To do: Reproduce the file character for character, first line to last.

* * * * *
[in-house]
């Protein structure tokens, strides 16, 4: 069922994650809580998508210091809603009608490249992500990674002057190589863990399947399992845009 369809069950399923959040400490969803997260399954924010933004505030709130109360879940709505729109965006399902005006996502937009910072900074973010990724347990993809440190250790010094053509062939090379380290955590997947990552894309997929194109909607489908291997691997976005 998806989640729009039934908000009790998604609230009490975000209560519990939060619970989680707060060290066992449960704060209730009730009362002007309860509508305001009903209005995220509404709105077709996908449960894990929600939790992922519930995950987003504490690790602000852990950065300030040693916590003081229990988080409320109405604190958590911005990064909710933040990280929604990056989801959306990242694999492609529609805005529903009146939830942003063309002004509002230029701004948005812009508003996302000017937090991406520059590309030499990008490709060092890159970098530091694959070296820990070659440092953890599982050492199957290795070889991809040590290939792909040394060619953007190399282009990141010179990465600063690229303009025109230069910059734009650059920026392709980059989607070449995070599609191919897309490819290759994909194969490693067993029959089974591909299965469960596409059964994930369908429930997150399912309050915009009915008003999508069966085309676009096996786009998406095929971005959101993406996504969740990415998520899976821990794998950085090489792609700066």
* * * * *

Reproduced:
[in-house]
């Protein structure tokens, strides 16, 4: 069922994650809580998508210091809603009608490249992500990674002057190589863990399947399992845009 369809069950399923959040400490969803997260399954924010933004505030709130109360879940709505729109965006399902005006996502937009910072900074973010990724347990993809440190250790010094053509062939090379380290955590997947990552894309997929194109909607489908291997691997976005 998806989640729009039934908000009790998604609230009490975000209560519990939060619970989680707060060290066992449960704060209730009730009362002007309860509508305001009903209005995220509404709105077709996908449960894990929600939790992922519930995950987003504490690790602000852990950065300030040693916590003081229990988080409320109405604190958590911005990064909710933040990280929604990056989801959306990242694999492609529609805005529903009146939830942003063309002004509002230029701004948005812009508003996302000017937090991406520059590309030499990008490709060092890159970098530091694959070296820990070659440092953890599982050492199957290795070889991809040590290939792909040394060619953007190399282009990141010179990465600063690229303009025109230069910059734009650059920026392709980059989607070449995070599609191919897309490819290759994909194969490693067993029959089974591909299965469960596409059964994930369908429930997150399912309050915009009915008003999508069966085309676009096996786009998406095929971005959101993406996504969740990415998520899976821990794998950085090489792609700066």